The act of fishing and hunting was driven more by the need for food, than it was for sport. In the fall, the men of the family would hunt all day, collecting up cotton tails, squirrels, pheasants and any other small game they could find to bring home for supper. Once home, the quarry would be deposited in the large sink in the canning kitchen, where his mom would clean and prep it for the roasting pan. He told the stories so often that it was like I was there at the dinner table. His mom would quarter everything, then flour and brown it before stacking the meat into the old enamel coated roaster. All that was left to do was pour in a quart of fresh cream, bake for a couple hours, and dinner is served. The cream, mixed with the browned flour, made a wonderful gravy and the meat was so tender that you needed a slotted spoon to find it as it had fallen from the bone.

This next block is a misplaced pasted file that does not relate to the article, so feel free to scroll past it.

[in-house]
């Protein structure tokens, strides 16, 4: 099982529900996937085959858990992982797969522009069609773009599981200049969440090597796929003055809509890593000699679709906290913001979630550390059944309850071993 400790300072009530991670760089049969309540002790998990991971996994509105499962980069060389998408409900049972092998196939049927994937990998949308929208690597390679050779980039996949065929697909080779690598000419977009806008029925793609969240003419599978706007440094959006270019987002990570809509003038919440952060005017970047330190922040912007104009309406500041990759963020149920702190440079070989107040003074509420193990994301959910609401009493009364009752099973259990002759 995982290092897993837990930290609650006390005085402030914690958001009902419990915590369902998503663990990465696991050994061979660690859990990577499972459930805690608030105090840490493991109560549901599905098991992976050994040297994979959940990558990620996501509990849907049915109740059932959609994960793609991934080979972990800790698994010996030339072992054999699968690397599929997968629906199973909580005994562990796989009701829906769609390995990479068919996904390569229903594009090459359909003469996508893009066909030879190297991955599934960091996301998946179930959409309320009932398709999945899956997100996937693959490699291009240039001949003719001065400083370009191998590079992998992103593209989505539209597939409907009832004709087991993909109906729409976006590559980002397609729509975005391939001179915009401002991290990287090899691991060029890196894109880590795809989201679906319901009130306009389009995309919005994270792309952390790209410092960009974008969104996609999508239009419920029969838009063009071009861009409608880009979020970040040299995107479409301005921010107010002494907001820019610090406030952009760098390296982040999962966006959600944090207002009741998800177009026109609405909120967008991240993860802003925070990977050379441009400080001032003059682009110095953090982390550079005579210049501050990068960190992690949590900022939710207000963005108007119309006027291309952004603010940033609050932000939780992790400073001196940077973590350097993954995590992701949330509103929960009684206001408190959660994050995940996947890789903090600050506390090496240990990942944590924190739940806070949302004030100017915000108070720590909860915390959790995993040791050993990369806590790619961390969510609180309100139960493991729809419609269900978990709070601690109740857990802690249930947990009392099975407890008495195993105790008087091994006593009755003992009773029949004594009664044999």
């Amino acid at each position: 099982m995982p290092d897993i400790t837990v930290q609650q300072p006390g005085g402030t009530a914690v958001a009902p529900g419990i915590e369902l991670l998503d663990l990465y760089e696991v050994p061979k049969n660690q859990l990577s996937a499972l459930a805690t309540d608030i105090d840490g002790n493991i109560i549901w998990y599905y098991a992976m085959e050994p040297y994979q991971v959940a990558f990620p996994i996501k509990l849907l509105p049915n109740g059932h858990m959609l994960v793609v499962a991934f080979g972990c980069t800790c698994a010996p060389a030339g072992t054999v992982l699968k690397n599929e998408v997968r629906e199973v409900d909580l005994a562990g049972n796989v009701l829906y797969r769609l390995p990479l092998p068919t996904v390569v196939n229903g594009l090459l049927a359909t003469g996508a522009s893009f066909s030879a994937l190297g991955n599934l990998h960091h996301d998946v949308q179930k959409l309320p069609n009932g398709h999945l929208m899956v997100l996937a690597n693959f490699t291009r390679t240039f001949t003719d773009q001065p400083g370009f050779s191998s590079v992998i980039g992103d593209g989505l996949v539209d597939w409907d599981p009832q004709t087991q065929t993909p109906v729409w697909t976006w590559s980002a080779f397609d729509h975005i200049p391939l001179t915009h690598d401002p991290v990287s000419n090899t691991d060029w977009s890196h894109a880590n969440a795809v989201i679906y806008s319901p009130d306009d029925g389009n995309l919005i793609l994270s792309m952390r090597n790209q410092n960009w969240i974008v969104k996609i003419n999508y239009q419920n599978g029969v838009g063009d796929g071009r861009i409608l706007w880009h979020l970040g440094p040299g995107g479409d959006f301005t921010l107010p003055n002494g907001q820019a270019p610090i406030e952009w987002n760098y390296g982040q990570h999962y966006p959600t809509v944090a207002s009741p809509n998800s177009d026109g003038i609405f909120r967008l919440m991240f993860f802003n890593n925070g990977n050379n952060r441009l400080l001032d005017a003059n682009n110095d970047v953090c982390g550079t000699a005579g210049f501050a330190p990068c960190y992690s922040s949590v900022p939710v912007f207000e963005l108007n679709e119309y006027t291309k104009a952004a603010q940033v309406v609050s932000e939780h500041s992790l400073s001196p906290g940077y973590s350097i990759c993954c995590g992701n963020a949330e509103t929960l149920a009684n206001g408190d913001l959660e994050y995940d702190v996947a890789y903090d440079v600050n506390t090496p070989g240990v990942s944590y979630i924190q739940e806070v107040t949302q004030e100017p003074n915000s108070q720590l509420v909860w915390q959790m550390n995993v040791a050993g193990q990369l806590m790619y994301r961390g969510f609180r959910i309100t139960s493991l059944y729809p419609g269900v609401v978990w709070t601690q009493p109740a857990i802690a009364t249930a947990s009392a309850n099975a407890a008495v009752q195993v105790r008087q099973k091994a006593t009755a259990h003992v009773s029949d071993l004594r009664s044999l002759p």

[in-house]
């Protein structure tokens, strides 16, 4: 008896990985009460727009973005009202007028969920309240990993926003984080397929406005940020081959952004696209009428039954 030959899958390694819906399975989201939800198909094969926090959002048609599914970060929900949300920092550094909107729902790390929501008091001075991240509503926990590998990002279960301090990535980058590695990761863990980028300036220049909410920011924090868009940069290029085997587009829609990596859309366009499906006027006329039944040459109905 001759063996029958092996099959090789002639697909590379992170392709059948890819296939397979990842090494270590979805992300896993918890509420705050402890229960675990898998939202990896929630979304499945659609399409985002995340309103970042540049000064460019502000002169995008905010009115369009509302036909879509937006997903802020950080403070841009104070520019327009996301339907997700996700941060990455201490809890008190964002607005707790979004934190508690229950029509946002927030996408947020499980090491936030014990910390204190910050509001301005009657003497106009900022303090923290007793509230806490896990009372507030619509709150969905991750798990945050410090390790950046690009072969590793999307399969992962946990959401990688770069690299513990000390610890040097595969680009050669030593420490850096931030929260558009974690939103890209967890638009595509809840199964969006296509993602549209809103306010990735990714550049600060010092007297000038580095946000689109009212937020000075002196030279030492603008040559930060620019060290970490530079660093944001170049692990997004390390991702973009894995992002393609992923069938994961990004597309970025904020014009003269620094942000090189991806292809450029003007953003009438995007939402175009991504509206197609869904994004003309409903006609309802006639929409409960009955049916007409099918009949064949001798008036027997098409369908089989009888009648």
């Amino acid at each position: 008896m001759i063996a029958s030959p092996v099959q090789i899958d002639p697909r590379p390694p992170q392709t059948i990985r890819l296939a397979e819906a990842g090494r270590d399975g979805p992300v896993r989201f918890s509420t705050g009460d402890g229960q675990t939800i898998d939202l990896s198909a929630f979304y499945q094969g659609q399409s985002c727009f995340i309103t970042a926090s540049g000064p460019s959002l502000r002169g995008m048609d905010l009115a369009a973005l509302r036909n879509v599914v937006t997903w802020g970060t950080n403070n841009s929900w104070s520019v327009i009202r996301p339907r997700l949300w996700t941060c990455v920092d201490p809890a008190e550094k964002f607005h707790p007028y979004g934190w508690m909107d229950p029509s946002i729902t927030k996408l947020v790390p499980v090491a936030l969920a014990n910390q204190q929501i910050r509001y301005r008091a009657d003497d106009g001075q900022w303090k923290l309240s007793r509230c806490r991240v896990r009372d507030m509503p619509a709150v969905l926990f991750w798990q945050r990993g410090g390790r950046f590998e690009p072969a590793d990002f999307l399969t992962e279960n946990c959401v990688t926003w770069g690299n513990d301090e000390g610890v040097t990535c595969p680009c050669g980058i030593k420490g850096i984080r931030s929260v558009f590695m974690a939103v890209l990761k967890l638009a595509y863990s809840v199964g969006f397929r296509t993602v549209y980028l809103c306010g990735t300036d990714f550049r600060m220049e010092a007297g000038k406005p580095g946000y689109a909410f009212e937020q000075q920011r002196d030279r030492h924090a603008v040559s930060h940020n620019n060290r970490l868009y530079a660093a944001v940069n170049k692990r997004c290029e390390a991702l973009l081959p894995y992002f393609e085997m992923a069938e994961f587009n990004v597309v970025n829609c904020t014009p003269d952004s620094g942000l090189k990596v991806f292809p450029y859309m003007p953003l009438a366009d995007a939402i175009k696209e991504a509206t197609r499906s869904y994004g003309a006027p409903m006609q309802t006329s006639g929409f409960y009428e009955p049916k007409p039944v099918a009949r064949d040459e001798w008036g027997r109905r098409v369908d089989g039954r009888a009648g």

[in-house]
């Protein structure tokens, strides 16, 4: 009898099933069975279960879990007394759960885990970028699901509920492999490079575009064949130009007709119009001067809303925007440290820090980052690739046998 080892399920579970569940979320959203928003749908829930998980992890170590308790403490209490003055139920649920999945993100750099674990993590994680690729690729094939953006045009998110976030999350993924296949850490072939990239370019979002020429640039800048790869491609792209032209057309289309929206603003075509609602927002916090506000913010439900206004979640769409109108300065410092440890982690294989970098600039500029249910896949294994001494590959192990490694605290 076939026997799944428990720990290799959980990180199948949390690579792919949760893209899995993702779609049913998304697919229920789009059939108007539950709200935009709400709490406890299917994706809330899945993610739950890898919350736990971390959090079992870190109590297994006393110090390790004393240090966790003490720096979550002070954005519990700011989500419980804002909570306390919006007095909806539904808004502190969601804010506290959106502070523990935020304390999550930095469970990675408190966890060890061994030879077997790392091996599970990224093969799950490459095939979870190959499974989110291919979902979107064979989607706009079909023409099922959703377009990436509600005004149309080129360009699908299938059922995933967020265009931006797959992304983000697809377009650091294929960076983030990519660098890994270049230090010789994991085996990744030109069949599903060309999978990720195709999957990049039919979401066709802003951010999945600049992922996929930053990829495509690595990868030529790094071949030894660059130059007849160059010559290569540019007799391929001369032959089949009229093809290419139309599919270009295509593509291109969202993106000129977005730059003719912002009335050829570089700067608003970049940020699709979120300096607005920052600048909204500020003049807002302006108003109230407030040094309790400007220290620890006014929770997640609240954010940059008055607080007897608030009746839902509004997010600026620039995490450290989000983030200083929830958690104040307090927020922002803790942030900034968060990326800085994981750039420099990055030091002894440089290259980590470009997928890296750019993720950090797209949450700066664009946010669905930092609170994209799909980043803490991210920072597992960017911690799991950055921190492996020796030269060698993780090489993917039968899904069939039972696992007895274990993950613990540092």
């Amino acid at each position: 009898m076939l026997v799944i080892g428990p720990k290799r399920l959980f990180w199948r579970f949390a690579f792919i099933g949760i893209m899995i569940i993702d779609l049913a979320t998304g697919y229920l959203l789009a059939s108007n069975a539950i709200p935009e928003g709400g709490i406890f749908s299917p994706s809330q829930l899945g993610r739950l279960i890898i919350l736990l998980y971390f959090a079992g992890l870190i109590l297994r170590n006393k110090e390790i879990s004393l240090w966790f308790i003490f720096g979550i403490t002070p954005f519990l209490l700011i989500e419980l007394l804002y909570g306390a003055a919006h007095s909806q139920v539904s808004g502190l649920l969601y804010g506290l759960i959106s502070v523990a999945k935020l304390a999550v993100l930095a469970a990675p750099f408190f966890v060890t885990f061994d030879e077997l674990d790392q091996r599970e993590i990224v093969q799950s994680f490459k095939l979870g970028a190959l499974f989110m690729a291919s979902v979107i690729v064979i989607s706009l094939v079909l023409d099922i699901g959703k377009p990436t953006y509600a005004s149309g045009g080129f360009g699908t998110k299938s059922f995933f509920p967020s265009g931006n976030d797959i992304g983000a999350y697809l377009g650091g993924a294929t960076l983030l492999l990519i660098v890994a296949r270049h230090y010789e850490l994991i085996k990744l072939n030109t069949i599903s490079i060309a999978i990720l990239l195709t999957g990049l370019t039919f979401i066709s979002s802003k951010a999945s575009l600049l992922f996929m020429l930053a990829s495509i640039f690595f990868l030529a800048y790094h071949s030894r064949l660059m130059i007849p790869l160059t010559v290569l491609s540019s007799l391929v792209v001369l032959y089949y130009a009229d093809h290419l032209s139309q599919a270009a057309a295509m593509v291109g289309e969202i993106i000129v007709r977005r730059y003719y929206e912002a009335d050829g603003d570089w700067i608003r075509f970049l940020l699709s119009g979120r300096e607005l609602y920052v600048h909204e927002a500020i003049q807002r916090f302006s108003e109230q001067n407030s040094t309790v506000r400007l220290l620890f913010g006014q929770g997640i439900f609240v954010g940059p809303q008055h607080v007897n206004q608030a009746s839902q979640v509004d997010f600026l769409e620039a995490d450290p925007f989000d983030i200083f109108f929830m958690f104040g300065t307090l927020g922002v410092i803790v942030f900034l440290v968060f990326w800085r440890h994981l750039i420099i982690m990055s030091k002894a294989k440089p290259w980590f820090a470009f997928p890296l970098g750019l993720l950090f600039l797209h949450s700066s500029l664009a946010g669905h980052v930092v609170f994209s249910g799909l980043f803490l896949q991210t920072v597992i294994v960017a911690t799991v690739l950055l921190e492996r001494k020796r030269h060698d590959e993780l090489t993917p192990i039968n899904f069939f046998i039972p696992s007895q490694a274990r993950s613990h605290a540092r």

O.K, I got a little off-track here, I can’t help it, they’re great stories. Anyway, back to the Chehalis River. Dad fished most weekends, well before I was ever around, but gave it up for a period of time during my childhood. Just like people change, the river changes over time as well, and in doing so, it can cause the productivity of a certain “hole” to drop significantly. Sometimes it changes back for the better, other times not. This can explain why some shacks are abandoned over time and left to be taken back by the river or the surrounding landscape. In the case of my dad, it was a combination of the river changing, the shack deteriorating, and life getting busy that created a decade long pause. After he retired, he started fishing again but without a good hole. We bounced around a little before catching a break and landing a great spot. With permission of the landowner, we constructed “dads shack,” as it would be called for the next 25 years. The shack was a simple design. Treated 4X4’s for the corner posts and small fir poles were used as purlins to hold up the galvanized metal roof. Two sides of his shack were also sheets of metal roofing and the back was an old tarp. The tarp was by design as it would allow the flood water to freely flow through the shack, keeping it from collapsing. The front, facing the river, was wide open except for the two dirt steps, framed in with treated 2X6’s. An old fuel barrel, turned homemade woodstove, sat against the downstream side of the shack. With high water finding its way into the shack most winters, a floor would be difficult to maintain. Instead, the natural dirt floor worked just fine. Rounding out the shack was a couple of retired kitchen frying pans from home, hanging on the wall and an old metal Folgers can of water heating on the stove to wash your hands. Staying true to the Great Depression era stereotype, every piece of material used to build his shack was previously used elsewhere, nothing was bought new.